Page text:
"If a parishioner sits down and says, 'I'm having sleepless nights' or they talk about recurring dreams of the trauma that they saw in war, they begin to talk about 'I can't stop drinking' or 'Things are going bad at home. I can't relate to my wife or my children,' 'I come home from work and I go straight to bed,' these are all indicators that there's probably a combat operational stress situation happening," Mullis said. "When these are not paid attention to, what does a person do when they're hopeless? They may say, 'Well, I'll end it all.'"
Mullis suggests pastors consult a resource page at namb.net/chaplain to learn about a biblical response to post-traumatic stress disorder. A crucial way to prevent suicides, he said, is for people to pay attention to their neighbors and to welcome people into church with open arms.
"We need to have churches that have their antennae up," Mullis said. "... One spouse just told me recently, 'My husband is not the same person now as he was when he went away to war.' Just that little hint should cause us to say, 'What does that mean? Are they having dreams at night, are they sleepless, are they having night sweats? Do you find them withdrawn? Is there any alcohol abuse that's unusual or wasn't there before?'"
The Department of Veterans Affairs or a local health care provider then should be able to handle a referral, Mullis said.
"When I talk with our chaplains and I ask them, 'What has carried you through the experience of war?' consistently they say, 'It's my faith,' secondly, 'My theology that God is a loving God,' third, 'My family,' and fourth, 'My church family,'" Mullis said.
"You see their personal faith and then that family of God that surrounds and supports them. You can imagine how difficult it is for a person who doesn't know Christ as Savior and is outside the church to try and put all of this together."
Horn, of Wives of Faith, agreed with Mullen's prediction that as more troops come home, more problems will occur.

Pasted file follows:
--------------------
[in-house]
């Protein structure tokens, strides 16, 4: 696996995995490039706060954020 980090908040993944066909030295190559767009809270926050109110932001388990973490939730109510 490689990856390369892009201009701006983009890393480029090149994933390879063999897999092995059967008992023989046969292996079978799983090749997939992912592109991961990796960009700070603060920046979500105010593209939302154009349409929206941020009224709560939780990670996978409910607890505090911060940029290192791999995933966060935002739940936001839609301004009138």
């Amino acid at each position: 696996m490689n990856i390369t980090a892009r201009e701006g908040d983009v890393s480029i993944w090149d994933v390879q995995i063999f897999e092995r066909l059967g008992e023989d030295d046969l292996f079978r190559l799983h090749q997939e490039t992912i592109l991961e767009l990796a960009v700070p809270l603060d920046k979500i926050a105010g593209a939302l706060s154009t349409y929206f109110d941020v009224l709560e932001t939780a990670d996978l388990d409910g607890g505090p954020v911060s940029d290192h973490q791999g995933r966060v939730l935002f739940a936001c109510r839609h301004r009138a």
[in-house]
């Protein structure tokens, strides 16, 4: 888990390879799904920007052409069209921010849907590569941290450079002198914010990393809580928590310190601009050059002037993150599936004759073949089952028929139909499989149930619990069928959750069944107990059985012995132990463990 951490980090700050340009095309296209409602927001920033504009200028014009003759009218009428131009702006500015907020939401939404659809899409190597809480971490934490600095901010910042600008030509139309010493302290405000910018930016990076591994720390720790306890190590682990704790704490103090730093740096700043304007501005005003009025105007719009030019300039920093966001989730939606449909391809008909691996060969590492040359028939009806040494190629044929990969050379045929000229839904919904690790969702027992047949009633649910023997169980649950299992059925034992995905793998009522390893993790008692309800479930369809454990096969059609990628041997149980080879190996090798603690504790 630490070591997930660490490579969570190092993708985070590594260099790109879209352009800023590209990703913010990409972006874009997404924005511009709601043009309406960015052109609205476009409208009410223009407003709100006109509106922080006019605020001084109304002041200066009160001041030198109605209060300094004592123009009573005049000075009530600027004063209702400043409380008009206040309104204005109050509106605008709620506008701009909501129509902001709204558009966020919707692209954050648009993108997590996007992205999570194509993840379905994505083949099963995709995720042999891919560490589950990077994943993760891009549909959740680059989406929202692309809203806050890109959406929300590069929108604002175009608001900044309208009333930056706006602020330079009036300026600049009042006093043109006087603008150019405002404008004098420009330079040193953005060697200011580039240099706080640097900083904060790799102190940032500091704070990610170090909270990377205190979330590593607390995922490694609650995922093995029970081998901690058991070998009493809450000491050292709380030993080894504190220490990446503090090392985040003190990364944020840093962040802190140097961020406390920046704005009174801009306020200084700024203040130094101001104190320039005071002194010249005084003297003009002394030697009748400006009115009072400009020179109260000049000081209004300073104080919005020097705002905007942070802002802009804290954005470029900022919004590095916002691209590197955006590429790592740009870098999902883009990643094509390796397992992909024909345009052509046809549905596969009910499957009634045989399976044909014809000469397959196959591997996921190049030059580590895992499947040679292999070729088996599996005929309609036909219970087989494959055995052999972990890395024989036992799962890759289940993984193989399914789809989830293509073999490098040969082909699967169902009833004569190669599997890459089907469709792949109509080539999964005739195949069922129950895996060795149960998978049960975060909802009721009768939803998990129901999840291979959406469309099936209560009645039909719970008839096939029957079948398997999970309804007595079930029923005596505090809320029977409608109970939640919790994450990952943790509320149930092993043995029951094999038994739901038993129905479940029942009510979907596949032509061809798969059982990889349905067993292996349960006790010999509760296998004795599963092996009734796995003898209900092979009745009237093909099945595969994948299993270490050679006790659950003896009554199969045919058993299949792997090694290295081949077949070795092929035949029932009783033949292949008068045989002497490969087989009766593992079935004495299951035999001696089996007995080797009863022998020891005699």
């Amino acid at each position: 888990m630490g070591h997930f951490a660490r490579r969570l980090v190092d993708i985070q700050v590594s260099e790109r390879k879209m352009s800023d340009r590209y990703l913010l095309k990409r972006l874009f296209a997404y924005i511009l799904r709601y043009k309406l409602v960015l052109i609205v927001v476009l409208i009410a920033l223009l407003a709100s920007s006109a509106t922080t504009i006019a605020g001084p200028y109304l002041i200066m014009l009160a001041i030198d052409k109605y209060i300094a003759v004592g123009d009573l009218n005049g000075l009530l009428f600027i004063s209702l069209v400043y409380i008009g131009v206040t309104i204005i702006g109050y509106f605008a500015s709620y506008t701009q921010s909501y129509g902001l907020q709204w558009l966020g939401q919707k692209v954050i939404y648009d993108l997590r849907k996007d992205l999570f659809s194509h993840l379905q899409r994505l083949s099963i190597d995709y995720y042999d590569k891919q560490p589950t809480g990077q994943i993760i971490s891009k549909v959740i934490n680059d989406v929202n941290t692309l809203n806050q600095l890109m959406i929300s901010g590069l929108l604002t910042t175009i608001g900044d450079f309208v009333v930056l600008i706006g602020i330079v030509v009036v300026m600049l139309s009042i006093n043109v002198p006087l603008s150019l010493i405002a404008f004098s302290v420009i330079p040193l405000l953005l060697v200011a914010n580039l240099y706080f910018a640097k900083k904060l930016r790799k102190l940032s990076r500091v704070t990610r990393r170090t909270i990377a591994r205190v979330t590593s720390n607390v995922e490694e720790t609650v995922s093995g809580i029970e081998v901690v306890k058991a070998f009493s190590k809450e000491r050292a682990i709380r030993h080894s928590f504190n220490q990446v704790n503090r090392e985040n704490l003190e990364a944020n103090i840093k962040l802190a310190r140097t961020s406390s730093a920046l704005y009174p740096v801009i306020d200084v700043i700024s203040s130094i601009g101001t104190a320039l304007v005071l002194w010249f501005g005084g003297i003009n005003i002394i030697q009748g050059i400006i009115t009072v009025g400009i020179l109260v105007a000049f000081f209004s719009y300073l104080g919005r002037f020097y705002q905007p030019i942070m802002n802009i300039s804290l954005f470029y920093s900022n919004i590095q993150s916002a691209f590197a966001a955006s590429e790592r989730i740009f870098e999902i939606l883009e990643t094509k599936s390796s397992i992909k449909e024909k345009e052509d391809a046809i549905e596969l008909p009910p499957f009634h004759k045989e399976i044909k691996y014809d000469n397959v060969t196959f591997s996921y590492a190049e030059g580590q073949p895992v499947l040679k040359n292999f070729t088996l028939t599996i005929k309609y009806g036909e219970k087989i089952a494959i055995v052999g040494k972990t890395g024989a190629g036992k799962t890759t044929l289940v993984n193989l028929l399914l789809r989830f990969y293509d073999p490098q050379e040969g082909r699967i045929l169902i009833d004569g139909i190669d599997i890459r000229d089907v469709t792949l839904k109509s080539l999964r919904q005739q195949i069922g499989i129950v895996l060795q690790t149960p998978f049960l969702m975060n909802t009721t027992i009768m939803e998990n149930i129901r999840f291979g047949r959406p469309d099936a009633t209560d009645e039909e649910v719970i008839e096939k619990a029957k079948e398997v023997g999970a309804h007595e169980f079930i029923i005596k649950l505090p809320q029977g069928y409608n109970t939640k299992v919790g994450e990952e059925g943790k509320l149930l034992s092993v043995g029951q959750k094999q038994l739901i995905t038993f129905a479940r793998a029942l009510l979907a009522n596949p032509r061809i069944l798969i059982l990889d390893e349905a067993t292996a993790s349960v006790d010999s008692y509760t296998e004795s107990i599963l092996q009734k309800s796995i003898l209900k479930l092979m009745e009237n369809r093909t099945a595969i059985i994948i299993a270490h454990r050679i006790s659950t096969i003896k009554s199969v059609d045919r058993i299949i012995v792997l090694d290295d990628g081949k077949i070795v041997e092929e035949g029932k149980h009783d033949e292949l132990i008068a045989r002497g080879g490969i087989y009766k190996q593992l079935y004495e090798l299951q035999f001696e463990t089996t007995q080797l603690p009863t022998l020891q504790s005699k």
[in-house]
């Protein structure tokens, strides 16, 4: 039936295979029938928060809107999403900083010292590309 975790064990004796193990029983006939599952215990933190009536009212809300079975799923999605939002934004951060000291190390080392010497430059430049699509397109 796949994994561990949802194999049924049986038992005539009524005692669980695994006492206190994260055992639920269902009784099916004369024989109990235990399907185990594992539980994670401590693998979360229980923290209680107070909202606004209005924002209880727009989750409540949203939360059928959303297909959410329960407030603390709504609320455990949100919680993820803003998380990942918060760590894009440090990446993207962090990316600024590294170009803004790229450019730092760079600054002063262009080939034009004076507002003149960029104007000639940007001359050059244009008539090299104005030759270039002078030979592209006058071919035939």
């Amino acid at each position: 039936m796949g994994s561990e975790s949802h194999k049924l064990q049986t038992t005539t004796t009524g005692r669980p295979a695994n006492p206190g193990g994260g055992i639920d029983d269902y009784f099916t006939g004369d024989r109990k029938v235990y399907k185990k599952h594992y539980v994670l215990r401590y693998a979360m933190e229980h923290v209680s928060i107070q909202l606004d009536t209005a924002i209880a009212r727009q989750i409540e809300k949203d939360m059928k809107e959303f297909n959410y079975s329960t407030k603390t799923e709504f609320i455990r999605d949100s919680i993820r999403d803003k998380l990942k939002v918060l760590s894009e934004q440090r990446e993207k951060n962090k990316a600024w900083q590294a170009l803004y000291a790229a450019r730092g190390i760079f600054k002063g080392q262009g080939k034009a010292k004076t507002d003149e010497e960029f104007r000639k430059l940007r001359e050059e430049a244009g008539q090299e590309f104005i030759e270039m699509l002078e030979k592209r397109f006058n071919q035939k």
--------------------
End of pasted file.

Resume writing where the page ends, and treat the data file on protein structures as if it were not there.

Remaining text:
"The high tempo of deployment our military and their families have faced has created a cycle of stress and other issues in marriages and the home that couples and families have had no time or opportunity to deal with while their service members have been continually leaving for war," she said, adding that when the troops return home, "churches need to be there to help" address any problems that evolved during deployment.
Churches should not assume that there are no military families in their area if they don't live near a military installation, Horn said. National Guard and Army Reserve families live in most communities, and they have the least access to resources for military families even as they are being deployed as consistently as active duty soldiers.
"Do a survey in your community, hold a dinner and invite every military family who wants to come to come. Let them know you're there to support them, not just in word, but in action," Horn said. "Don't do this just at scheduled patriotic holidays, though. Freedom doesn't happen just on July 4.
"Teach your congregation that this is an opportunity to be the hands and feet of Jesus and not only is it a good thing to do, it's imperative that it's done. Because when someone is in the military and meets Christ, you've just opened the door for that person to share Christ with who knows how many others he or she serves with."
Churches in military communities need to resist the temptation to assume another church is already ministering to families, Horn said, and each church needs to invest in the lives of military families, even if those families will only be in the community for a short time.
"Think of the seeds you will plant and the harvest that will happen regardless," she said. "Plus, word travels fast in the military community and if one family is impacted by your love and service, they will tell others who will look for you when they move into your area."
Jimmie Auten, director of missions for the Greater Fort Hood Baptist Association, said one of the most important ways to help reduce the military suicide rate is something any Southern Baptist anywhere can do: pray.
"Pray for them. They experience some horrendous things when they are deployed to Iraq and Afghanistan, and they come home a different person, some of them much for the worse," Auten, a retired military veteran, said.
"It's a whole new normal. Life is not like what it was before they left. It is extremely stressful, one of the most stressful wars on our military that I think we've ever experienced, at least in my lifetime. Just pray for them."